Ireland Army Community Hospital
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FAMILY READINESS GROUP - SAFETY NEWS
Fire Safety

 

PRESENTED BY: FORT KNOX FIRE DEPARTMENT

 

Smoke Alarms

 

Every home should have at least one working smoke alarm and most states have laws requiring them in residential dwellings. Homes with working smoke alarms usually have a death rate 40-50% less than the rate for homes without smoke alarms.

 

Some smoke detector tips are:

  • Smoke alarms should be placed on every floor of the house and outside each sleeping area. If you sleep with the door closed, install smoke alarm inside the room.

  • Smoke alarms should not be installed near a window, door, or forced-air register where drafts could interfere with their operation.

  • Test smoke alarms at least once a month and clean the units in accordance with manufacture instructions.

  • Install new batteries in all smoke at least once a year or upon moving into a new home unless the detector is equipped with a long life (ten year) battery. 

  • Never borrow a battery from a smoke detector.

  • While smoke alarms alert people to fires, families still need to develop and practice home fire escape plans so that they can get out quickly!

Sources of information:

  • The U.S. Fire Administration

  • National Fire Incident Reporting System

  • The National Fire Protection Association

Safety First

Booze, drugs, driving donít mix

 

Presented By: Armor Center Safety Office

 

The following information was obtained from the National Highway Traffic Safety Administration.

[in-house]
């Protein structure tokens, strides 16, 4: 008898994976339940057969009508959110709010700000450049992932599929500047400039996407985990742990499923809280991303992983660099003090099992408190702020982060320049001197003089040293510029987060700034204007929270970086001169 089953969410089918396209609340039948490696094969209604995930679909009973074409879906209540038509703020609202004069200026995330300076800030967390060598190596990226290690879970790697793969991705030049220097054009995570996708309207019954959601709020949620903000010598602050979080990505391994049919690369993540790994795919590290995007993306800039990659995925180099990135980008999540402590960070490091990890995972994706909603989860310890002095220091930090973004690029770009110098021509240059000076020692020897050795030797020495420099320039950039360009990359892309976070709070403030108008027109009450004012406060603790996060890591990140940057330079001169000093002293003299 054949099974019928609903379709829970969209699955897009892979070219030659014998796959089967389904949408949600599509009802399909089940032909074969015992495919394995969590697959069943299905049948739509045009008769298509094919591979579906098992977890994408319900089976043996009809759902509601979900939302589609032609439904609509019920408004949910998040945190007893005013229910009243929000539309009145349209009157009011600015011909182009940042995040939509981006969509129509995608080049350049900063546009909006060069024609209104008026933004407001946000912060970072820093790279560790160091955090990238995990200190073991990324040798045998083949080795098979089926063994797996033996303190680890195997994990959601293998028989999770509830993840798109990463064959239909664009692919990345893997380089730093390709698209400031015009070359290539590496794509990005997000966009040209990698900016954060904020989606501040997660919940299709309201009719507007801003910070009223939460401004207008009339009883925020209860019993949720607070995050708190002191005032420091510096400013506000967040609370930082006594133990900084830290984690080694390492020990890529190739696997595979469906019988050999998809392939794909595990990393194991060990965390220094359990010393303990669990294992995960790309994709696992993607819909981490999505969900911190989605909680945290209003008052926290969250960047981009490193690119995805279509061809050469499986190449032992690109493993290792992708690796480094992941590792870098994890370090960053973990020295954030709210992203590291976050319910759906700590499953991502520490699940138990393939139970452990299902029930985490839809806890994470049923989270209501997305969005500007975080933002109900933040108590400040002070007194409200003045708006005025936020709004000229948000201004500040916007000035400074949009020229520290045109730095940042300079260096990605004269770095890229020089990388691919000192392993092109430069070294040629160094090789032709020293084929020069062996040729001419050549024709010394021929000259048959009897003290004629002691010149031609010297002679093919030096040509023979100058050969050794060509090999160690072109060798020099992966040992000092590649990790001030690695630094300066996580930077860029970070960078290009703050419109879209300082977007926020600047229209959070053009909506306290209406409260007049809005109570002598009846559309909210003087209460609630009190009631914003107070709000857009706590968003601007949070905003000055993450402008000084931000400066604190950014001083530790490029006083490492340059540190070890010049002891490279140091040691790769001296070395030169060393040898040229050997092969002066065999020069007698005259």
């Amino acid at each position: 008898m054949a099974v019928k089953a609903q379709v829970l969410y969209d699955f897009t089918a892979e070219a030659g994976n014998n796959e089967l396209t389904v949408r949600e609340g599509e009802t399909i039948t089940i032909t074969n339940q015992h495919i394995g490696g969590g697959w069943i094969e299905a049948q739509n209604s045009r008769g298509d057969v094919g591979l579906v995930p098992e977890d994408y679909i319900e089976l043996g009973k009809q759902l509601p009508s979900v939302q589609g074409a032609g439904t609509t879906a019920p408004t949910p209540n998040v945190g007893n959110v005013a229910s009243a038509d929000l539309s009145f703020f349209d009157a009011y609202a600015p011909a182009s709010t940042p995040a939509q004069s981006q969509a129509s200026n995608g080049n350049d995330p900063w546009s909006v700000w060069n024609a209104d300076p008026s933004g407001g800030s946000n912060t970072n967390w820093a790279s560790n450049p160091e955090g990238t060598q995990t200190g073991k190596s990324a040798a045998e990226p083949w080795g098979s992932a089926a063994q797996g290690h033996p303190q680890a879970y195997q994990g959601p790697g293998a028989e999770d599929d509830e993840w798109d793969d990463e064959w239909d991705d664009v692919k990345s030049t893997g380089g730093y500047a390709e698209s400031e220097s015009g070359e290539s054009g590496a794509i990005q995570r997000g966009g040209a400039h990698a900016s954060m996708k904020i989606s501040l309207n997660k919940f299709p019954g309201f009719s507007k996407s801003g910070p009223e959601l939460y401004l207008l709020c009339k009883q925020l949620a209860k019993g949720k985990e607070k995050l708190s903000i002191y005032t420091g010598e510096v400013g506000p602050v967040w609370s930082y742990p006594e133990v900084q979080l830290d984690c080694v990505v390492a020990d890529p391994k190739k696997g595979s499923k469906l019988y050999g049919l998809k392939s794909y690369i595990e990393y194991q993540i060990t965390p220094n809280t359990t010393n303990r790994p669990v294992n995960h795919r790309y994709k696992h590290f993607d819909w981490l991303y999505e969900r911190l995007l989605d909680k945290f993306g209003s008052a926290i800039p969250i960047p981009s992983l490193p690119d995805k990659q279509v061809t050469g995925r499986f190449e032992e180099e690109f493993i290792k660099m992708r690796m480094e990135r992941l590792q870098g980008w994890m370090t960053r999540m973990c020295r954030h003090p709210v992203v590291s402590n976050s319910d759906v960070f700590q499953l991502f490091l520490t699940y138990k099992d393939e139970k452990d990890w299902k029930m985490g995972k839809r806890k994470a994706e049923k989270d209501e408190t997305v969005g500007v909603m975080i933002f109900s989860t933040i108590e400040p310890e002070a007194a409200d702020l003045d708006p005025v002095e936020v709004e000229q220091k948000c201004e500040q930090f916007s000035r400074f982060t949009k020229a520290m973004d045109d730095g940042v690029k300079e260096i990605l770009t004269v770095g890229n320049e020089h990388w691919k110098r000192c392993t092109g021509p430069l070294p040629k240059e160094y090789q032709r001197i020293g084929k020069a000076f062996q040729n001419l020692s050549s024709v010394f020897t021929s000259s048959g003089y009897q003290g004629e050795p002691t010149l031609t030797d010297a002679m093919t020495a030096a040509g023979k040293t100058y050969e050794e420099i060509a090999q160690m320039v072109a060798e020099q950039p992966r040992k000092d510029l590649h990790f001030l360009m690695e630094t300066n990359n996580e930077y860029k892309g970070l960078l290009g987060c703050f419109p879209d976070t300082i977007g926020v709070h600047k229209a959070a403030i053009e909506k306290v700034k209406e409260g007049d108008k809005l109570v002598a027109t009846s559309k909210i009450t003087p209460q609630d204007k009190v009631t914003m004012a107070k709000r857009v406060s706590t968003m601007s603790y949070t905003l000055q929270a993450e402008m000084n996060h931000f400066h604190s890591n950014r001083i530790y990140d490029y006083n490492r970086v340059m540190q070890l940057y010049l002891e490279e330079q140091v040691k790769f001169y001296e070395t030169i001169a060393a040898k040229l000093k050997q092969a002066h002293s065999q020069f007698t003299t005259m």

Alcohol-related motor vehicle crashes kill someone every 31 minutes and non-fatally injure someone every two minutes.

During 2005, 16,885 people in the U.S. died in alcohol-related motor vehicle crashes, representing 39% of all traffic-related deaths.

 

In 2005, nearly 1.4 million drivers were arrested for driving under the influence of alcohol or narcotics. Thatís less than one percent of the 159 million self-reported episodes of alcohol-impaired driving among U.S. adults each year.

 

Drugs other than alcohol (e.g., marijuana and cocaine) are involved in about 18% of motor vehicle driver deaths. These other drugs are generally used in combination with alcohol.

 

More than half of the 414 child passengers ages 14 and younger who died in alcohol-related crashes during 2005 were riding with the drinking driver.

 

In 2005, 48 children age 14 years and younger who were killed as pedestrians or pedal cyclists were struck by impaired drivers.

 

Each year, alcohol-related crashes in the United States cost about $51 billion.

 

Male drivers involved in fatal motor vehicle crashes are almost twice as likely as female drivers to be intoxicated with a blood alcohol concentration (BAC) of 0.08% or greater. It is illegal to drive with a BAC of 0.08% or higher in all 50 states, the District of Columbia, and Puerto Rico.

 

At all levels of blood alcohol concentration, the risk of being involved in a crash is greater for young people than for older people. In 2005, 16 percent of drivers ages 16 to 20 who died in motor vehicle crashes had been drinking alcohol.

 

Young men ages 18 to 20 (under the legal drinking age) reported driving while impaired more frequently than any other age group.

 

Among motorcycle drivers killed in fatal crashes, 30 percent have BACs of 0.08 percent or greater.

 

Nearly half of the alcohol-impaired motorcyclists killed each year are age 40 or older, and motorcyclists ages 40 to 44 years have the highest percentage of fatalities with BACs of 0.08 percent or greater.

 

Of the 1,946 traffic fatalities among children ages 0 to 14 years in 2005, 21 percent involved alcohol.

 

Among drivers involved in fatal crashes, those with BAC levels of 0.08 percent or higher were nine times more likely to have a prior conviction for driving while impaired than were drivers who had not consumed alcohol.

Ireland Army Community Hospital